--Martha Minow (08/19/2010)

"In this visually stunning and provocative book, Judith Resnik and Dennis Curtis lead us to think in new ways about justice as symbol, justice as reality, and the connections as well as the distance between the two."--Linda Greenhouse, Joseph Goldstein Lecturer in Law, Yale Law School
--Linda Greenhouse (08/20/2010)

"This is a profoundly original and rich book. By looking at the public iconography of justice the book maps the evolution of courts and their relationship with public power and democracy as it has never been done. In this instance, an image is indeed worth a thousand words. Judith Resnik and Dennis Curtis offer us the images and articulate the words."--Miguel Poiares Maduro, Professor and Director of the Global Governance Programme European, University Institute Villa La Pagliaiuola--Miguel Poiares Maduro (09/13/2010)

"This book is a richly documented study of the iconography of Justice, from Antiquity through its medieval personification as a Cardinal Virtue to the emergence of her figure as an independent icon of a social value. Tracing the continuing resonance of that figure to the modern court room and in the public imagination, Representing Justice demonstrates the power of an image to embody ideals and, when those ideals are ignored, to stand as an indictment of injustice."--David Rosand, Meyer Schapiro Professor of Art History Emeritus, Columbia University
--David Rosand (10/18/2010)

"The scope of the book is breathtaking. Through the iconography of justice, Resnik and Curtis chart the history of courts and public justice and compellingly make the case for the central role of adjudication to democracy. The combination of haunting and often visceral imagery with powerful analysis makes the book both a joy to read and an inspiration." --Dame Hazel Genn, Dean of the Faculty of Laws, University College London (UCL).
--Dame Hazel Genn (10/18/2010)

"Resnik and Curtis provide a stunning tour of the iconography and architecture of justice. Bristling with insights and steeped in learning, Representing Justice casts the relationship of democracy, justice and law in an entirely new light. Both gripping narrative and deep meditation, there is no other book remotely like it." --Nancy Fraser, Henry A. & Louise Loeb Professor of Philosophy and Politics, New School for Social Research
--Nancy Fraser (10/18/2010)

"This is an extraordinary book. It combines iconography of justice and claims about judges, courts and democracy. With a deep sense of art and law, the reader is guided through the comparative history of judging, courts and their role in society as manifested through the history of art and architecture. The book is a glorious proof that when judges sit at trial they stand on trial." --Aharon Barak, Former Chief Justice of Israel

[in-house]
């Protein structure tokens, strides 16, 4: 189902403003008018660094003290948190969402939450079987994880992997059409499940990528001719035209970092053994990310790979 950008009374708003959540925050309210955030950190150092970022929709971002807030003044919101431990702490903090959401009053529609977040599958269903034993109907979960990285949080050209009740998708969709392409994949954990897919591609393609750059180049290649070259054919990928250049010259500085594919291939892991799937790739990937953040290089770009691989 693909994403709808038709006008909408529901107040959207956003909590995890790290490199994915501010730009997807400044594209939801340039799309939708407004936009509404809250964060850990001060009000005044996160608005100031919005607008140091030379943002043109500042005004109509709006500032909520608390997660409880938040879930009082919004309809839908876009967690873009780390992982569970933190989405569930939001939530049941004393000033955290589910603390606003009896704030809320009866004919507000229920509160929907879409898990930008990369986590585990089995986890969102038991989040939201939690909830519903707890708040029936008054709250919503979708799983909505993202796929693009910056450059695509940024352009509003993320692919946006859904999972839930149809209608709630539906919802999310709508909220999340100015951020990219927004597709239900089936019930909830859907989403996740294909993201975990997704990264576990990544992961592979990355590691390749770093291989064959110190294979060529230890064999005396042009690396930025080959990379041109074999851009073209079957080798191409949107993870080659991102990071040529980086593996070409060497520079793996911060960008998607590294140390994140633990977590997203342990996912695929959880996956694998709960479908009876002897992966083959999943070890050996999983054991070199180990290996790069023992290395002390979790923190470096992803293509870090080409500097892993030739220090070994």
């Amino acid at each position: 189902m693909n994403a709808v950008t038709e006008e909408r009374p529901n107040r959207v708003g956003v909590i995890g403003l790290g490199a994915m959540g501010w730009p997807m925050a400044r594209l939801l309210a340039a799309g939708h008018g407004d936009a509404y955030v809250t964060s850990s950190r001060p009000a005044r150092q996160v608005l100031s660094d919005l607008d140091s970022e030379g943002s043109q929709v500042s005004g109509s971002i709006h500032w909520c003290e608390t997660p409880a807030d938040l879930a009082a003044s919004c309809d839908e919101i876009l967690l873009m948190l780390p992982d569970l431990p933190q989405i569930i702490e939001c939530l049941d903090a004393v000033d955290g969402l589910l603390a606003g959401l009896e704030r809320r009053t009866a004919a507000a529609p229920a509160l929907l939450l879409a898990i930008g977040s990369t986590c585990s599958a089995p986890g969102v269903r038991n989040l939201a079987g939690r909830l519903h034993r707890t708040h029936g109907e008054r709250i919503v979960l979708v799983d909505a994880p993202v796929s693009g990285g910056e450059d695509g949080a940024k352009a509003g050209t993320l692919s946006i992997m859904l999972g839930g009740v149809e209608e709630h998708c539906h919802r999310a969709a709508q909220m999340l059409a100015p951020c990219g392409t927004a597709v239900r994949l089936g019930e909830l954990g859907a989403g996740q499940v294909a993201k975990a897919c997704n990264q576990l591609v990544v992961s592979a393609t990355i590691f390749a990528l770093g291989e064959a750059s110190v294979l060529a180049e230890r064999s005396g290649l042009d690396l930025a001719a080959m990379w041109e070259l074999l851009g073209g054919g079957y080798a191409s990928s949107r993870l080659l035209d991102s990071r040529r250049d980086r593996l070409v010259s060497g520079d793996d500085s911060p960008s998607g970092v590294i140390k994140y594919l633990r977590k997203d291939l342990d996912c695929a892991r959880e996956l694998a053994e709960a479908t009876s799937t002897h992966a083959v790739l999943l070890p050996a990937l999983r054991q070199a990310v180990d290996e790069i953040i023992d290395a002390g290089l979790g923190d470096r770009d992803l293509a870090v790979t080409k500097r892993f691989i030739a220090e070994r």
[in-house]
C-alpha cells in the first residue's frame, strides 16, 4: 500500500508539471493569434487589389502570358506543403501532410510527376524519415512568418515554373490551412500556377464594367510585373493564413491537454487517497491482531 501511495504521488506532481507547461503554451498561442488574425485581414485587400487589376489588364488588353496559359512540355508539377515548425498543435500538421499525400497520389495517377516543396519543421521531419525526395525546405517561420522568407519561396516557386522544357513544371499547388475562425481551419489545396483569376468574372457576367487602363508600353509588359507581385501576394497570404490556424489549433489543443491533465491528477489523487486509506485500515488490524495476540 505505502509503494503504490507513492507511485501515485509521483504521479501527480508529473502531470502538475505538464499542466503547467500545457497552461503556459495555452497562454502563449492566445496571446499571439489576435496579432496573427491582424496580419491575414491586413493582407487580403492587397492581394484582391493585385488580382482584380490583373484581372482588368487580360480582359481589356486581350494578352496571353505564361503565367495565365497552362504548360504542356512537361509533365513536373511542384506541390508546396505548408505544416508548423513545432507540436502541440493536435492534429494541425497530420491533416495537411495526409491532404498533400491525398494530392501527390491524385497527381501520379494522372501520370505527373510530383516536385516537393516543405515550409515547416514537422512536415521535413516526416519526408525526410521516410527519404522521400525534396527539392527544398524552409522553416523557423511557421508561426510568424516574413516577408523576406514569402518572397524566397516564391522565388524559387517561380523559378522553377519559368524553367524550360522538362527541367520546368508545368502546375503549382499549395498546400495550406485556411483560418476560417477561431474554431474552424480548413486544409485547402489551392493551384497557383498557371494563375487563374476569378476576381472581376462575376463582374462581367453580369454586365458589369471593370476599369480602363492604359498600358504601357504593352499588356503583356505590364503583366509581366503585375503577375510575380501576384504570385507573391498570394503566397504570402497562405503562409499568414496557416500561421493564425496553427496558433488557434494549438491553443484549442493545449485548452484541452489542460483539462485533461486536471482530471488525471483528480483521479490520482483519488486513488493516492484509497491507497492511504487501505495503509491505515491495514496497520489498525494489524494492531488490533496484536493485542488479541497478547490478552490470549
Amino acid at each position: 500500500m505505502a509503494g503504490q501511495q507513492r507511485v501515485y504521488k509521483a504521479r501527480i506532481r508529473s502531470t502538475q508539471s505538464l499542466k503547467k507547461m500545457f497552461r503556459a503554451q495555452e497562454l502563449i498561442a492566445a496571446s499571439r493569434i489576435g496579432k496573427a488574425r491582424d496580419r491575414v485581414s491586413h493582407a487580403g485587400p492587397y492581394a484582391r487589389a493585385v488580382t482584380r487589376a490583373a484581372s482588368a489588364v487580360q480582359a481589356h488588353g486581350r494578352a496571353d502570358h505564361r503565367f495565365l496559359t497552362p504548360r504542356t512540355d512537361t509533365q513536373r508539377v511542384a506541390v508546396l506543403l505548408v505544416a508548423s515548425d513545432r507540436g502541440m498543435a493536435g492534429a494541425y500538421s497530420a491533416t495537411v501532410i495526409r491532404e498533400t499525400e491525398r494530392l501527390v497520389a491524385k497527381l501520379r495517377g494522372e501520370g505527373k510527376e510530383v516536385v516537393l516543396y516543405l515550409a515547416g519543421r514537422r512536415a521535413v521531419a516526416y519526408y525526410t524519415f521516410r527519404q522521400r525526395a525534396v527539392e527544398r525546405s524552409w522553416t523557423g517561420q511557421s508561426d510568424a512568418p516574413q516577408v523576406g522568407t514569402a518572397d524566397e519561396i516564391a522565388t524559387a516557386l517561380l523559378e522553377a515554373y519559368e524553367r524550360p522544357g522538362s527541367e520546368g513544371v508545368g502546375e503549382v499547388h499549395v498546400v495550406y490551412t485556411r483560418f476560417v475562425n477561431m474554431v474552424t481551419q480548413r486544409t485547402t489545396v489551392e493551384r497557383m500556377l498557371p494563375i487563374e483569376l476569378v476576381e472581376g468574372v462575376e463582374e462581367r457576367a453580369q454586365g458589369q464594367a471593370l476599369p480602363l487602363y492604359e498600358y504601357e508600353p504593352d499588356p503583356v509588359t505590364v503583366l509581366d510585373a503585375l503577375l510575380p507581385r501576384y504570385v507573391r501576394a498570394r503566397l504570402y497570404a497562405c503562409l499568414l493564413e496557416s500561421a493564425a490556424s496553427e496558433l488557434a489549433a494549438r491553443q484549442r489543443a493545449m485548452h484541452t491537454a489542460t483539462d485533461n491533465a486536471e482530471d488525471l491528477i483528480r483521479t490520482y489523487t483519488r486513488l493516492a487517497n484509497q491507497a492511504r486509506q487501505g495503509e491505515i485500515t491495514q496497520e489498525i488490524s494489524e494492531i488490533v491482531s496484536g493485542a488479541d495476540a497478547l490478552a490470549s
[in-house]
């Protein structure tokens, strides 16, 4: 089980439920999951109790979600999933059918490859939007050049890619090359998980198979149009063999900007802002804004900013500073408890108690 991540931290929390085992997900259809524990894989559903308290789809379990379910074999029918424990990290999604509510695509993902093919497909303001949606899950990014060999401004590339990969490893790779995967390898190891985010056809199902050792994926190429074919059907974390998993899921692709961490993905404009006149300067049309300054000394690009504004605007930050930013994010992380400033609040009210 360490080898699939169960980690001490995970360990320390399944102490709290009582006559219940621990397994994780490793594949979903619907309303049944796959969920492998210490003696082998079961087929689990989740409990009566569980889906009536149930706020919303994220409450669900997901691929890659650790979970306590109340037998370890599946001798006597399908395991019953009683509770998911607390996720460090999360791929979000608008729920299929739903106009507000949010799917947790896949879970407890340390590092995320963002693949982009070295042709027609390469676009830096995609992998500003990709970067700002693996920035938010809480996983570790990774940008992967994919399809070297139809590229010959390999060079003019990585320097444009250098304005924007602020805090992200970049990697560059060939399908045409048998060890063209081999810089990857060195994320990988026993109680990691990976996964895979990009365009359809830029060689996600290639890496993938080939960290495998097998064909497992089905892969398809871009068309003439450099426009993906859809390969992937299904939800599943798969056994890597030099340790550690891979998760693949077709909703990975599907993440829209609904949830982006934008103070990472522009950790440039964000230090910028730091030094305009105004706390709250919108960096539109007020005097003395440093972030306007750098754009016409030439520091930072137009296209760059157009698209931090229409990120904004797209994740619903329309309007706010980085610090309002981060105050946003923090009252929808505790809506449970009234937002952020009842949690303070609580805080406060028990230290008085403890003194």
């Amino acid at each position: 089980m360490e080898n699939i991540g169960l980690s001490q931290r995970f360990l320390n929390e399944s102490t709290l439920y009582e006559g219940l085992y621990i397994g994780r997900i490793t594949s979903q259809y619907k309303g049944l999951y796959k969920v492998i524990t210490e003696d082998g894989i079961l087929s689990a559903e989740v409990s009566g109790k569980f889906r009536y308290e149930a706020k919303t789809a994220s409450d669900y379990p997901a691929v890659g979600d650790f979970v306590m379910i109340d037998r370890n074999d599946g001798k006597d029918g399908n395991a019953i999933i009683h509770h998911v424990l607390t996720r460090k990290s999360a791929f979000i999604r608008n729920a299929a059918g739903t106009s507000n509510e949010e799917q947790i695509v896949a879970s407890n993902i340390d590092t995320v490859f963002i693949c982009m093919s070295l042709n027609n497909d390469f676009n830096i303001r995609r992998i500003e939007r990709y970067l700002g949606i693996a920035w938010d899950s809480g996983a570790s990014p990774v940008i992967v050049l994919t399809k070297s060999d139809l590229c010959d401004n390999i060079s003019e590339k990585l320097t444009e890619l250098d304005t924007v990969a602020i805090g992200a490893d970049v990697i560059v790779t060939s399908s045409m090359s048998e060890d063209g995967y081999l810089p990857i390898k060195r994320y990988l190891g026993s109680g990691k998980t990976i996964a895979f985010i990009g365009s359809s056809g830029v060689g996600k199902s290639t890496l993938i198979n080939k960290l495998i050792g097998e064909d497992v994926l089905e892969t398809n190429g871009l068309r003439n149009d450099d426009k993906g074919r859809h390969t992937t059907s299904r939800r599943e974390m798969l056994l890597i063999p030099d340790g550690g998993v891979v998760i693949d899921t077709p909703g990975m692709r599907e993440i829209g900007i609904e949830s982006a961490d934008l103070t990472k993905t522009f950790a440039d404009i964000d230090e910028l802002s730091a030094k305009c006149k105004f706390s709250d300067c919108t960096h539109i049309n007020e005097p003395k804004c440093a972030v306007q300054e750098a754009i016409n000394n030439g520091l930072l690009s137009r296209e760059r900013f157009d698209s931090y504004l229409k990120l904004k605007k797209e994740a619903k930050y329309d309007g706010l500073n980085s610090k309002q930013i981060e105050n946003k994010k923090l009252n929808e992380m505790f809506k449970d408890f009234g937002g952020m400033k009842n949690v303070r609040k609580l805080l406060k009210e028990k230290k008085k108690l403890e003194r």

--Aharon Barak (10/18/2010)

"Representing Justice is a treasure to read and to own."--Emanuel Margolis, Connecticut Bar Journal--Emanuel Margolis "Connecticut Bar Journal "

"Both Yale Press and authors Resnik and Curtis deserve the highest praise for this monumental undertaking. Highly recommended."--R.J./i>--R.J. Steamer "Choice "


"This is an undertaking of major proportions. It is visionary in its aspirations and impressive in its achievements... It is fascinating, entertaining, and a joy to own... it would be my desert island reading."--John Brigham, Law & Society Review--John Brigham "Law and Society "

-Representing Justice is a fascinating and ambitious study of the iconography of justice and what it reveals about attitudes towards a just society, impartiality and authority, from the Renaissance to the Mexican Muralists. In this engaging and eminently readable book, the authors show how emblems, icons and courthouses vividly embody the fundamentally democratic process of adjudication.---Ruth Weisberg, Roski School of Fine Arts, University of Southern California

--Ruth Weisberg (08/19/2010)

-How did a blindfolded lady holding scales became the ubiquitous image of justice? How have designs and decorations of spaces defined and redefined adjudication? Assembling monumental research, Resnik and Curtis powerfully show how images and buildings reflect and shape local and international justice across human history and how privatized dispute resolution, security concerns, and diminishing community participation erode the ideal and reality of courts' justice.---Martha Minow, Dean and Jeremiah Smith, Jr. Professor, Harvard Law School

--Martha Minow (08/19/2010)